Has It All Been Written? FATEBOOK in Development
“On one hand, what we’re doing is very modern. But it also reminds me of the shifting winds of illusion that the Hindu mystics talk about.”
Whit MacLaughlin is the director of the cyberdrama FATEBOOK: Avoiding Catastrophe One Party at a Time, the upcoming creation from New Paradise Laboratories. Wednesday night, they hosted a meet-the-artist event that offered a behind-the-screens (yes, screens) peek at the show. The evening served as both an introduction to their online performance and the construction of their multi-media stage.
This week, the FATEBOOK website launched, initiating the online presence of the show and personae of the characters that will culminate in a set of live performances at this fall’s Live Arts Festival. Check it out – go to http://www.fatebooktheshow.com/. Click on “Passing out” and watch a montage of three characters, well, passing out. “Crying”? “Transit”? Ditto. And: “Each time you hit ‘remix,'” explained MacLaughlin, “you get different music underscoring, and a completely different vibe for what you’re seeing.”
“In cyberspace, it’s always on. In realspace, you have to come around in September,” said MacLaughlin, who has launched thirteen young actors into an experimental tangle of networking and narrative. In addition to a profile on the original Facebook, each character has his or her own page on FATEBOOK‘s site, where you’ll find profiles, videos, Twitter updates, and all the trappings of the real world’s social media obsession.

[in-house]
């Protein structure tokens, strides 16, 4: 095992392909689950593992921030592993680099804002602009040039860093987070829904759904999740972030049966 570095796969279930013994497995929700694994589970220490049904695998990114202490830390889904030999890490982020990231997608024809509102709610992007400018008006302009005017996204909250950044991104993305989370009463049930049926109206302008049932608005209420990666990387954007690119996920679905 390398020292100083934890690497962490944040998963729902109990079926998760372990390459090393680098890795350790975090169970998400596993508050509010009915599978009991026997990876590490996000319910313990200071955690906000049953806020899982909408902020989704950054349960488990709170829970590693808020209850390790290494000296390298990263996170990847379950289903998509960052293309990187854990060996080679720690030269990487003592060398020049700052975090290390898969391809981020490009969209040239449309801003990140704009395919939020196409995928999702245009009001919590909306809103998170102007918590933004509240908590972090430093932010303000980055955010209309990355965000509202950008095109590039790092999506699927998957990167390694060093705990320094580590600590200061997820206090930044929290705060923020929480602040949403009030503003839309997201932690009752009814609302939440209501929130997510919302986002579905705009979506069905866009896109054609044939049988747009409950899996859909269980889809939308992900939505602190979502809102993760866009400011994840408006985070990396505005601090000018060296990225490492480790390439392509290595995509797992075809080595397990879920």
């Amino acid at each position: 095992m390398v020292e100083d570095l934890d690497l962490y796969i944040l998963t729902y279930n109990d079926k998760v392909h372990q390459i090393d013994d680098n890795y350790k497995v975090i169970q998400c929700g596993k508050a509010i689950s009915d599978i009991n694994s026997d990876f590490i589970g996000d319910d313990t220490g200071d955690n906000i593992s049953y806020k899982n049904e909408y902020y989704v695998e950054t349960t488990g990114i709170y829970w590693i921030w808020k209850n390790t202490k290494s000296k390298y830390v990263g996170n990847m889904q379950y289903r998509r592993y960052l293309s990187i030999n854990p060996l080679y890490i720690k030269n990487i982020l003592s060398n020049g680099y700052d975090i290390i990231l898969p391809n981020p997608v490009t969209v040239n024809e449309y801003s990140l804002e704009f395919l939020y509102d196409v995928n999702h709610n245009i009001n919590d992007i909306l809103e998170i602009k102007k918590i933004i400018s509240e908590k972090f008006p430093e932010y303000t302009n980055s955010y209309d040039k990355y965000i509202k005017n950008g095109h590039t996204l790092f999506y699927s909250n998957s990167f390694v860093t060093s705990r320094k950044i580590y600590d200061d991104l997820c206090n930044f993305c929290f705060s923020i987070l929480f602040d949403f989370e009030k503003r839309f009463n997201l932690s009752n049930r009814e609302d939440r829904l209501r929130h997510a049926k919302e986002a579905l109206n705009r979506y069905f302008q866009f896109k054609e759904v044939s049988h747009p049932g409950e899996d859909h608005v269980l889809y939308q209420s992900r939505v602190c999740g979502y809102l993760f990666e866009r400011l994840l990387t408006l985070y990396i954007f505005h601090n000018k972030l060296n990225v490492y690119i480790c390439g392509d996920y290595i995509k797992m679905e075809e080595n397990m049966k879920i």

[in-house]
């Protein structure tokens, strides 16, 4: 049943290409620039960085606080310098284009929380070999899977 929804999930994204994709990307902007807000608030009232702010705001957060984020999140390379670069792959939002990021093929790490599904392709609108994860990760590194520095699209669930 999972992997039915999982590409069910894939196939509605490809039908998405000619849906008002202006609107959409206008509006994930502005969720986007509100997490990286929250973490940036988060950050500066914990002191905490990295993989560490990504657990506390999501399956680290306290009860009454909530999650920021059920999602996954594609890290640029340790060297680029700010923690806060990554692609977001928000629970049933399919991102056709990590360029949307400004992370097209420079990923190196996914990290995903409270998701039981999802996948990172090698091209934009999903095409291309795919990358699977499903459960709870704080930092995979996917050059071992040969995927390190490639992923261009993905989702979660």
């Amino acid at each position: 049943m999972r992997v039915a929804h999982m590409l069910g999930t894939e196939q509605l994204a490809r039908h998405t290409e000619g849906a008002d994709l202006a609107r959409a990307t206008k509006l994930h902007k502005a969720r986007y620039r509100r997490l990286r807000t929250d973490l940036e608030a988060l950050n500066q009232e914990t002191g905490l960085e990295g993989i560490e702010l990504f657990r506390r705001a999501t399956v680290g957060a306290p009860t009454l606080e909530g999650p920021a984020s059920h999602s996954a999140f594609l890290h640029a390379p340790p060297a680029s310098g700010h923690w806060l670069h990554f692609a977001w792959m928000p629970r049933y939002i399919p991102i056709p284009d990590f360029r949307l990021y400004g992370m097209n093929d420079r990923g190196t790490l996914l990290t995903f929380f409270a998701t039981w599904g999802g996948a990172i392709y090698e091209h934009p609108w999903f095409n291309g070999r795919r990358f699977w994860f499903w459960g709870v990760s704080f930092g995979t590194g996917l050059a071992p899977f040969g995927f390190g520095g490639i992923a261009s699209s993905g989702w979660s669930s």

At the Festival, all this online exploring, meeting, friending, and pretending will come together. The set design concept focuses on projections of scenery and people onto muslin screens. With the aid of a tabletop scale model, According to MacLaughlin and Matt Saunders, the set and media designer, these screens will be arranged in “a labyrinthine presentation, like a gallery installation of shifting places.” Audience members will enter the maze and follow characters along their journey to a party.
And what exactly happens at the party? Who knows? The show’s title suggests that the point of debauchery is to avoid disaster, which MacLaughlin described as “. . . staying awesome . . . as you move into independence very unstable world.”
MacLaughlin answered questions from the audience to finish the presentation. Some were curious about the difference between working with teenagers, as was done in the show’s earlier stages, versus the college and recent-graduate crowd.
“When you’re a teenager,” MacLaughlin replied, “you’re living in your parents’ castle. And there’s a moat of some sort around you. And the computer is your passenger pigeon. When the castle starts to fade away, everything changes.”
He waved his hand toward the handful of actors seated onstage. “These are adults.”
MacLaughlin believes that the cloud of public commotion surrounding social networking sites adds another dimension to the show. “To me, the hysteria is like Reefer Madness. It’s like, ‘Ahhh! A new thing! Guard your wives!'”
The event offered a glimpse of how FATEBOOK is developing, and gave New Paradise Laboratories a chance to show that everywhere we go, we encounter the issues raised by the show. MacLaughlin noted the global response to Michael Jackson’s recent death as undeniable evidence that personal life and media life are far from extricable.
“You can go into Sudan or Somalia . . . and everyone on the street knows he died, but the number of people who have actually been in the same room with him is infinitesimal,” he said. “He is nothing if not an illusion of the media. We’re all responding to this unifying electronic source . . . What is that?”
The website for FATEBOOK, www.fatebooktheshow.com, is now live. Visit it now to start engaging the show, and join the party at Live Arts this fall.
Photos by Bill Hebert